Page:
FAYETTEVILLE, N.C. (WTVD) -- Cape Fear Valley Health is taking aim at the COVID-19 disparities in minority communities by increasing access to the vaccine. The hospital opened up a vaccination clinic in the heart of the Seabrook community.
At 93 years young, Lawson Snipes has quite the personality.
"I don't have a computer. They didn't have computers when I came along. In fact, they had typewriters. You don't know what a typewriter is yet," said Snipes from his wheelchair.
On Thursday morning, he caught a ride with a friend to E.E. Smith High School to get vaccinated because he can't drive.
While some COVID-19 vaccination clinics require you to register online, this particular clinic accepts walk-ins only.
Officials understand having internet access is a barrier that keeps those in underserved communities -- like Snipes -- from getting vaccinated.
"I would not make it. I'd have to hang around until the virus get me," said Snipes. "Right now it don't look like no end in sight. We just now getting a little help with these shots and hope they work."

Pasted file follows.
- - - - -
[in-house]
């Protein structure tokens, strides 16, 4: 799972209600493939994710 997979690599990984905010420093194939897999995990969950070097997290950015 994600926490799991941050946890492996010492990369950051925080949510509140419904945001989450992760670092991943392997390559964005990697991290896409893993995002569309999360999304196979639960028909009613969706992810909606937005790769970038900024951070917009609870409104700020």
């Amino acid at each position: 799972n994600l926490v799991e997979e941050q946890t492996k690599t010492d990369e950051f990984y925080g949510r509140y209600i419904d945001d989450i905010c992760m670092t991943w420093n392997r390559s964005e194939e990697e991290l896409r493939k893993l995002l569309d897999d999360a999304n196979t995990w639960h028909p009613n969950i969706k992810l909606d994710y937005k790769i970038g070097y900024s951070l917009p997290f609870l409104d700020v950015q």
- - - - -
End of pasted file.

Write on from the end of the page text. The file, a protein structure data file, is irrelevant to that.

The hospital partnered up with Cumberland County Schools turning the cafeteria into a vaccination clinic. Officials are even working with city transportation to get residents to the site for free.
Dr. Roxie Wells said statewide minorities are being vaccinated at a significantly lower rate.
"Because of the disparities across the state and across the nation really, we still have work to do. We felt it would be very beneficial to bring the clinic here," said Wells.
Over the years, Snipes has had many shots and says this one feels no different. He hopes this one keeps him alive longer.
"I've got a lot of living to do and I'm well into it already," said Snipes.
Cape Fear Valley Health opens vaccination clinic in underserved community to target minorities